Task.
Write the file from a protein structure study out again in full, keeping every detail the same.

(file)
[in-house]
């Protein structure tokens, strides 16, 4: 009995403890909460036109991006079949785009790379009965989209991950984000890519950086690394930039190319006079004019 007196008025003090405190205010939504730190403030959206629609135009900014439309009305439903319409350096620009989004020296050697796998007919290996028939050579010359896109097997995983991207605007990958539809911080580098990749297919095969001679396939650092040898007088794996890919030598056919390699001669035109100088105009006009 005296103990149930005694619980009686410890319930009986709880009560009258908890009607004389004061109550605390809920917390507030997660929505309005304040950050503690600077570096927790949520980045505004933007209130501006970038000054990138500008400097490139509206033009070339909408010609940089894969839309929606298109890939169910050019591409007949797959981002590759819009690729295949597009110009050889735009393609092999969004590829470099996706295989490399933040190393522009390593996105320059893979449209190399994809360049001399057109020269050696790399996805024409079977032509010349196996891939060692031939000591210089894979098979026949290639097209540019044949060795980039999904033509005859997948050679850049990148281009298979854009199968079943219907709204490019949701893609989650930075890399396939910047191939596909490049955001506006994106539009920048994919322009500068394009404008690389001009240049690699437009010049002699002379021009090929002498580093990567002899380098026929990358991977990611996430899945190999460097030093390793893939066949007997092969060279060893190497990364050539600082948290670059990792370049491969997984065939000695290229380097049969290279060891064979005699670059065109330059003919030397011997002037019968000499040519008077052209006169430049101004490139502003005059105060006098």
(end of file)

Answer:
[in-house]
């Protein structure tokens, strides 16, 4: 009995403890909460036109991006079949785009790379009965989209991950984000890519950086690394930039190319006079004019 007196008025003090405190205010939504730190403030959206629609135009900014439309009305439903319409350096620009989004020296050697796998007919290996028939050579010359896109097997995983991207605007990958539809911080580098990749297919095969001679396939650092040898007088794996890919030598056919390699001669035109100088105009006009 005296103990149930005694619980009686410890319930009986709880009560009258908890009607004389004061109550605390809920917390507030997660929505309005304040950050503690600077570096927790949520980045505004933007209130501006970038000054990138500008400097490139509206033009070339909408010609940089894969839309929606298109890939169910050019591409007949797959981002590759819009690729295949597009110009050889735009393609092999969004590829470099996706295989490399933040190393522009390593996105320059893979449209190399994809360049001399057109020269050696790399996805024409079977032509010349196996891939060692031939000591210089894979098979026949290639097209540019044949060795980039999904033509005859997948050679850049990148281009298979854009199968079943219907709204490019949701893609989650930075890399396939910047191939596909490049955001506006994106539009920048994919322009500068394009404008690389001009240049690699437009010049002699002379021009090929002498580093990567002899380098026929990358991977990611996430899945190999460097030093390793893939066949007997092969060279060893190497990364050539600082948290670059990792370049491969997984065939000695290229380097049969290279060891064979005699670059065109330059003919030397011997002037019968000499040519008077052209006169430049101004490139502003005059105060006098």